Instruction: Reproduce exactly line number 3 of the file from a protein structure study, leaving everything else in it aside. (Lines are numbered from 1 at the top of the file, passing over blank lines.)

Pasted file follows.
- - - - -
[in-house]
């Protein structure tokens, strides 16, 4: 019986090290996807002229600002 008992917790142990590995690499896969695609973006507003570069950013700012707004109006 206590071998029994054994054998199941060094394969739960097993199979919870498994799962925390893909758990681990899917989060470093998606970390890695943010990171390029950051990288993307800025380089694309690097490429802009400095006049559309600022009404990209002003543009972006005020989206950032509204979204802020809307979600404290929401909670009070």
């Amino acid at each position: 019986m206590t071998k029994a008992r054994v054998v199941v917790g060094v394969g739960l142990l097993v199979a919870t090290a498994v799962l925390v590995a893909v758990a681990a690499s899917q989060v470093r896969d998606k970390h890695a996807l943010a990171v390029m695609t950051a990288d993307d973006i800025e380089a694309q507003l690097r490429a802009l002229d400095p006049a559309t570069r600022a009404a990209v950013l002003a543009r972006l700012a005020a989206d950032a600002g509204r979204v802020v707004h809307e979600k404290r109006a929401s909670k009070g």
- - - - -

């Amino acid at each position: 019986m206590t071998k029994a008992r054994v054998v199941v917790g060094v394969g739960l142990l097993v199979a919870t090290a498994v799962l925390v590995a893909v758990a681990a690499s899917q989060v470093r896969d998606k970390h890695a996807l943010a990171v390029m695609t950051a990288d993307d973006i800025e380089a694309q507003l690097r490429a802009l002229d400095p006049a559309t570069r600022a009404a990209v950013l002003a543009r972006l700012a005020a989206d950032a600002g509204r979204v802020v707004h809307e979600k404290r109006a929401s909670k009070g």